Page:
How To: Make Gluten Free Bread

I used this recipe from Gluten Free Goddess, if you haven’t already been to her site in search of answers about becoming gluten free or how to bake some cookies – you totally should. She is my mecca right now.

Also? Let’s be honest, here. This, first try, loaf didn’t look as pretty as I was envisioning.

How To: Make Gluten Free Bread

But it tasted just fine. I think my issue was the size of pan I used. Her recipe calls for a 1.5 pound loaf pan, and really? I have no idea what that means. I just grabbed one of the 3 (two of which are Ikea pans … and probably weird 8 oz pan sizes or something) loaf pans I own and went for it.

I have a Fearless Kitchen. It’s liberating. I encourage you to forget the rules and add some cinnamon. You’re SO allowed.

Now. Baking gluten free is scary if you’re new to it. There isn’t one flour you can frivolously throw into the mix and get something to rise or not taste like stone. So get to know your GF flour mixes first.

I’ve used Pamela’s Baking Mix with wonderful results. We make our pancakes and waffles with this religiously and LOVE it. Pretty sure you can use it to make breads, scones, cupcakes, birthday cakes, muffins etc etc as well.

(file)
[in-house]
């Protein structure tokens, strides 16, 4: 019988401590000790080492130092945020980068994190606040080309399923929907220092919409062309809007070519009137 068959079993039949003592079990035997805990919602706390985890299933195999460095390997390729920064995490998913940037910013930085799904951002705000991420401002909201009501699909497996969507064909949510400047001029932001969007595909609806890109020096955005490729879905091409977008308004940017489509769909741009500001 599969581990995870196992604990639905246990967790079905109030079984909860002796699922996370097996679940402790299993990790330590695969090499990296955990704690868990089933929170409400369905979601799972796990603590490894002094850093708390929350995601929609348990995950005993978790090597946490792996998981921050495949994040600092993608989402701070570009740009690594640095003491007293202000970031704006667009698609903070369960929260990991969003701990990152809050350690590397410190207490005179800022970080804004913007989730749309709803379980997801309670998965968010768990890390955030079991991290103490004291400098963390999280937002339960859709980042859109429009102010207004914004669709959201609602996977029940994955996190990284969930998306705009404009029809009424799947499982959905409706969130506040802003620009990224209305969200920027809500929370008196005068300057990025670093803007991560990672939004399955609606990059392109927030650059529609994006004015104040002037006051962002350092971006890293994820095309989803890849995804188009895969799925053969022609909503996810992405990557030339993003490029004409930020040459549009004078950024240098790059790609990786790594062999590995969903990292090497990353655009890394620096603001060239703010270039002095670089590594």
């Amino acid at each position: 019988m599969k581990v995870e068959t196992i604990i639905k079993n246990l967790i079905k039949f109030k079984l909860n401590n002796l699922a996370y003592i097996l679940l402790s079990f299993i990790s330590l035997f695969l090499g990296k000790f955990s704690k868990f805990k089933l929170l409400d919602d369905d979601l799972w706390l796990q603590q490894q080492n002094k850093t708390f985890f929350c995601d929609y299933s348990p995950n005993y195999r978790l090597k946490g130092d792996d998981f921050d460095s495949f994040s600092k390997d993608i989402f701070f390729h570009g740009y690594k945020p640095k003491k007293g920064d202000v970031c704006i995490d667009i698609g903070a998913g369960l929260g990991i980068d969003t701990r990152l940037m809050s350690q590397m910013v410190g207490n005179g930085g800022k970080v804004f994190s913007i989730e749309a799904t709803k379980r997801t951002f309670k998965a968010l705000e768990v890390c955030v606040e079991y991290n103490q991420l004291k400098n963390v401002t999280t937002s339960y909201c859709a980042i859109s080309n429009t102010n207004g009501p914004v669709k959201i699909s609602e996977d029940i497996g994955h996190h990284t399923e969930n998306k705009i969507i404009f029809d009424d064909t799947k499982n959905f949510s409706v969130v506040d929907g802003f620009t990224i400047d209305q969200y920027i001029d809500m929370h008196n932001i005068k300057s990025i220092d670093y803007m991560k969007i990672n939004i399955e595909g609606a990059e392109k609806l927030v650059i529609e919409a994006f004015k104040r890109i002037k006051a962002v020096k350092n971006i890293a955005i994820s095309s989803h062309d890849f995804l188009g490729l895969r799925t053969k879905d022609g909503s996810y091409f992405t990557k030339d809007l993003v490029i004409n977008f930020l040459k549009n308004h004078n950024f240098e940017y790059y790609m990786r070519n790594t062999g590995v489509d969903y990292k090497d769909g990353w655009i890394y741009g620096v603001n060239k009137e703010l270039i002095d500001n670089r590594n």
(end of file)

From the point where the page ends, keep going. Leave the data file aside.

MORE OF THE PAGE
I just bought some Red Mill All Purpose GF flour to try out – a trusty GF friend said she felt this mix held up better to an egg replacer.

That’s as technical as I’m getting. If you have questions as to what the heck I’m talking about, leave them in the comments, I will respond to them all.

So – let’s make some bread. For this Tutorial I followed the recipe to a T, I do not have a bread machine so I used her instructions farther down on the page to tell me how to prepare the dough manually. But because those instructions were farther down on the page then the actual recipe, I compromised and came up with this so I wouldn’t get lost:

How To: Make Gluten Free Bread

These are the “wet ingredients” you’ll need:

How To: Make Gluten Free Bread

And the “dry”:

How To: Make Gluten Free Bread

I started by proofing my yeast like so:

Add 2 TBSP Honey to 1 1/4 C warm water …

How To: Make Gluten Free Bread

I missed, oops! But once it’s in the water you’ll have this.

How To: Make Gluten Free Bread

Now stir to dissolve the honey:

How To: Make Gluten Free Bread